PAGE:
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Is there a subtle difference between “somebody” and “someone”, “anybody” and “anyone”?

  1. Can "no one" and "nobody" be used interchangeably? If not, when is the correct time to use either one?

  2. The same but for "someone" and "somebody".

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marked as duplicate by Matt Эллен, Mark Beadles, Irene, Andrew Leach, JeffSahol Jun 1 '12 at 14:37

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3 Answers 3

The simple answer is yes, they can be used interchangeably. Choose whichever one sounds the nicest in your sentence.

I once heard of a 'subtle difference' between someone/somebody etc, which explained that 'someone' was psychological while 'somebody' was purely physical. For example "I need someone who can mend my car" because you want them to bring their knowledge of fixing cars, but "Will somebody pass me the phone?" because you want a purely physical action - no thought required. Likewise with nobody and anybody.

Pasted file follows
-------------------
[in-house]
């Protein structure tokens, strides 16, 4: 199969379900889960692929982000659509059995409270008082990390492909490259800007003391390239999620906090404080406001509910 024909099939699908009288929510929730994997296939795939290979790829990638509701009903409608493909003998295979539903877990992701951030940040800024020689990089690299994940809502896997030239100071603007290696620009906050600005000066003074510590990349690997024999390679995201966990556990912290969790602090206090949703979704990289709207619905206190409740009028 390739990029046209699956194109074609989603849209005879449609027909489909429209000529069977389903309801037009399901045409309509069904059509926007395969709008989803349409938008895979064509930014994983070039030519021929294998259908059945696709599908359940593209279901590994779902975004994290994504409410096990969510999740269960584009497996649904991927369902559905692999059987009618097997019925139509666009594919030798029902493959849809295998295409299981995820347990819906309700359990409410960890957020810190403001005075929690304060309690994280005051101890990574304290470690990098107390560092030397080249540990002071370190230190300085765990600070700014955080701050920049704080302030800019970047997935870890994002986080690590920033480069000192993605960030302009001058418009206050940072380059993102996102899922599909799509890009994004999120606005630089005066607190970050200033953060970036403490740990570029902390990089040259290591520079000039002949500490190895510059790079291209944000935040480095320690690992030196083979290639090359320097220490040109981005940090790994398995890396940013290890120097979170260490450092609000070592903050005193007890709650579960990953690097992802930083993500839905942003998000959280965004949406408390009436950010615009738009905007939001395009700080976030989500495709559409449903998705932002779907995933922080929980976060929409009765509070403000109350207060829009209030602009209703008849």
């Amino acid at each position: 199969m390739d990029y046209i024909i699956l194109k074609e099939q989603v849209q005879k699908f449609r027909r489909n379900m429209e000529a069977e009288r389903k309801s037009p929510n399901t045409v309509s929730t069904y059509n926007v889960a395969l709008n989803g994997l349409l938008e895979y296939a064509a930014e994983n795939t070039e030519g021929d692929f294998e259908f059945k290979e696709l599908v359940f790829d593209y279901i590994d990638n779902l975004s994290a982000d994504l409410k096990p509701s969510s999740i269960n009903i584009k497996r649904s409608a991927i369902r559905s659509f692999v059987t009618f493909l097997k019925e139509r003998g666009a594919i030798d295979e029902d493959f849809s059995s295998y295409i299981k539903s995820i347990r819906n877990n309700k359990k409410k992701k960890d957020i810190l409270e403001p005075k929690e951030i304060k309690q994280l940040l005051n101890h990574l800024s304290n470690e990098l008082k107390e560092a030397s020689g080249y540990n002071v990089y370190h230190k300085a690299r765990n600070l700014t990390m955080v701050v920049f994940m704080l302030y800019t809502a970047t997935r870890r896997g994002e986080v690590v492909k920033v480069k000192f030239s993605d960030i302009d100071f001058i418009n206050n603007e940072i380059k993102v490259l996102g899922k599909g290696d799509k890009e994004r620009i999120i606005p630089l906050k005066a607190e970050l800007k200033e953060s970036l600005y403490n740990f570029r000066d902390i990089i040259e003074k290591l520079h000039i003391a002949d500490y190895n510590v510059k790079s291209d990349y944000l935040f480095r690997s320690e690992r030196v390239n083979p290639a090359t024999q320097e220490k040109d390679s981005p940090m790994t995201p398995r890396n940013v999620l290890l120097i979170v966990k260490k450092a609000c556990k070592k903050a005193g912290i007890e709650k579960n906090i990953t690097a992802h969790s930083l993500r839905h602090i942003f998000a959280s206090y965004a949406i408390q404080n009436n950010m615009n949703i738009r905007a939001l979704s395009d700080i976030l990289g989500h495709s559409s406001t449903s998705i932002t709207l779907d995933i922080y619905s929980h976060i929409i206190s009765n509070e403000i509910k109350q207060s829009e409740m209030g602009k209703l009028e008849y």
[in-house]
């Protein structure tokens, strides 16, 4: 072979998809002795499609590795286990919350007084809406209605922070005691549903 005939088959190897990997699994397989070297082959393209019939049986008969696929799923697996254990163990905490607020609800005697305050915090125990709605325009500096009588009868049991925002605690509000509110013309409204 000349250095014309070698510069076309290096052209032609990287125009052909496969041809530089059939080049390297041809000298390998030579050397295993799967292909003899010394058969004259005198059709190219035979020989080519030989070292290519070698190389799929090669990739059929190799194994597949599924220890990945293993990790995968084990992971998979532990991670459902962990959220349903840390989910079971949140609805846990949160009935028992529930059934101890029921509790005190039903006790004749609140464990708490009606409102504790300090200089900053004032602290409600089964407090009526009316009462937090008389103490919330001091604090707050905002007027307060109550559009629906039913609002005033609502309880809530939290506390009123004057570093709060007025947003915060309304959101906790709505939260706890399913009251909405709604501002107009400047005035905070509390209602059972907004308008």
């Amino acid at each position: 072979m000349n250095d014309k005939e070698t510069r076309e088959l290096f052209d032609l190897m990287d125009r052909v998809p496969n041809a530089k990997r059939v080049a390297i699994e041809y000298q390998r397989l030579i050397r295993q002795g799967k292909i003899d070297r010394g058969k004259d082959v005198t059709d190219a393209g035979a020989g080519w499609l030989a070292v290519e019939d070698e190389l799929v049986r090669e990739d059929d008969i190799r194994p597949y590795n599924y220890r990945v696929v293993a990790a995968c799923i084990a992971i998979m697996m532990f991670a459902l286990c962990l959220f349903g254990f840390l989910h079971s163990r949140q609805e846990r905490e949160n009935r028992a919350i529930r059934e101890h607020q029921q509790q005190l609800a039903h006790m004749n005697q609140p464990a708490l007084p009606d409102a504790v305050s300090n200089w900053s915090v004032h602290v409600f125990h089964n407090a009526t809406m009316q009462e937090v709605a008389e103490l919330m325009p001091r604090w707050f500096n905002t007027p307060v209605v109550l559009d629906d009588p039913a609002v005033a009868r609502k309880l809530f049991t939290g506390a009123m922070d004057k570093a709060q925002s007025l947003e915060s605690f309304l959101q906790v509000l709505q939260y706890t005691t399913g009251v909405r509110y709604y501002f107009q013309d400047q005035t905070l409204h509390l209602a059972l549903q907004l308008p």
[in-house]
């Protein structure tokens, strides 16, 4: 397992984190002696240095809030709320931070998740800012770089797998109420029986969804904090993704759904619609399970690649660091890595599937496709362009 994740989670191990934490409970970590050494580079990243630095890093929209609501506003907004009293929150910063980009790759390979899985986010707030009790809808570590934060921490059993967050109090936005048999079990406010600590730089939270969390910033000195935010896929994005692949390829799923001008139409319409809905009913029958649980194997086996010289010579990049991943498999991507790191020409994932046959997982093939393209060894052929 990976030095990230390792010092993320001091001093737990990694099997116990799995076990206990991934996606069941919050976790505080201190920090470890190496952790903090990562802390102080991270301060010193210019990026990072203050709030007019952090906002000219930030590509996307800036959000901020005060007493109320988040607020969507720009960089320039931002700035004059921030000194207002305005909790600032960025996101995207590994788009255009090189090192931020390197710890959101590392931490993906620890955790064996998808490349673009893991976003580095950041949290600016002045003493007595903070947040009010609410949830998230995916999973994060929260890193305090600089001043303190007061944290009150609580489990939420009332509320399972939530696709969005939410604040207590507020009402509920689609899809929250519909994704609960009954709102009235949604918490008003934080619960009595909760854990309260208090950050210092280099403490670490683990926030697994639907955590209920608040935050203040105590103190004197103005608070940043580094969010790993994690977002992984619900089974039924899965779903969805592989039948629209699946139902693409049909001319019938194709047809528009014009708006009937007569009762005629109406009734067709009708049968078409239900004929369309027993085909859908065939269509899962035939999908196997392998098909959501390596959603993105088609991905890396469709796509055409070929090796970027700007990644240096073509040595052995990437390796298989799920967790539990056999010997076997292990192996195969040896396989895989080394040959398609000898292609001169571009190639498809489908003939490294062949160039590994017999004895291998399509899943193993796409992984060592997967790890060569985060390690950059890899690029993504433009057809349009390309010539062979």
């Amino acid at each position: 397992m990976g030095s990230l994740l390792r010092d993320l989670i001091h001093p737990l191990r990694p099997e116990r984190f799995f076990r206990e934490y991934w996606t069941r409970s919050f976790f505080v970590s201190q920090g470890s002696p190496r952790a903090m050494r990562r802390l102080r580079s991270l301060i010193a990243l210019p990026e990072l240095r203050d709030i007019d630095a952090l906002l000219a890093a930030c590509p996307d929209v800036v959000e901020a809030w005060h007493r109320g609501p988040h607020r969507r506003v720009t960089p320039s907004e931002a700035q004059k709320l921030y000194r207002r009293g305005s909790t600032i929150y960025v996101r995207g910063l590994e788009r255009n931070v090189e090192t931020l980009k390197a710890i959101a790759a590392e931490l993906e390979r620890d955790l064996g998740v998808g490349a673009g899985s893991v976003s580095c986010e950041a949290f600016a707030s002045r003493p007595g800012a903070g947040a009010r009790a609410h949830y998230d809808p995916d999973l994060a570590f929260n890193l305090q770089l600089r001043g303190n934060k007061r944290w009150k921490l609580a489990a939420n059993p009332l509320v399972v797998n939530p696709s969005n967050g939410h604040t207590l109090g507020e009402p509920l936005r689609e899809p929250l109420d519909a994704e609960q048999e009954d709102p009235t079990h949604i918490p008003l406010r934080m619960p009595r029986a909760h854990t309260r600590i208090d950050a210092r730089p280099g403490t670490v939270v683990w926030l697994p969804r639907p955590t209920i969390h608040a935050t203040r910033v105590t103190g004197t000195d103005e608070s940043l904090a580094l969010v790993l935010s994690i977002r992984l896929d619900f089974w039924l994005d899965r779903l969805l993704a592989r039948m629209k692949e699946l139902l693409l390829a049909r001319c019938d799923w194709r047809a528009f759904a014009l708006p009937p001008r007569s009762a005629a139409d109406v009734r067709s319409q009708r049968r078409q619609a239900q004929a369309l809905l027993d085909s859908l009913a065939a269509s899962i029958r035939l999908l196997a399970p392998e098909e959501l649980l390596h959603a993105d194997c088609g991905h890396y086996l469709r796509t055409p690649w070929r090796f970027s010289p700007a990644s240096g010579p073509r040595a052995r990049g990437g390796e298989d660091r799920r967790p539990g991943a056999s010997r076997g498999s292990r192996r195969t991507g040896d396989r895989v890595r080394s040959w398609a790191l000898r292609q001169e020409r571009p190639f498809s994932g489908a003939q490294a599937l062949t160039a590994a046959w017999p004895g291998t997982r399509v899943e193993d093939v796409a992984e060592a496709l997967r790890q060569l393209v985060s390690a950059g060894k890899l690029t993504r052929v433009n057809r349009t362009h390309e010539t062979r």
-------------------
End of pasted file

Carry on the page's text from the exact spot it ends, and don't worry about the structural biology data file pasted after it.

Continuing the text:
I find it an intriguing idea, but I must stress that it is purely anecdotal.

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Someone refers to a specific person we have in mind, while somebody is more general (it could be any of the persons). The same applies for no one and nobody.

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How can "no one" possibly refer to a specific person we have in mind? –  RegDwigнt Jun 1 '12 at 12:04

Both are singular pronouns, and use anyone when you are suggesting a person in a known group, as in, "Has anyone in this room been hunting lately?" And anybody when you are unaware of the group, as in "Has anybody ever gone thirty days without food and lived?" Similarly for (No one, nobody) and (someone, somebody)

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I don't think this is true. "Has anybody in this room been hunting lately?" is fine. –  Matt Эллен Jun 1 '12 at 12:06
    
Likewise, "no one has ever gone thirty days without food and lived" is perfectly grammatical, and in fact some dictionaries say that it's preferable in formal writing. –  RegDwigнt Jun 1 '12 at 12:10

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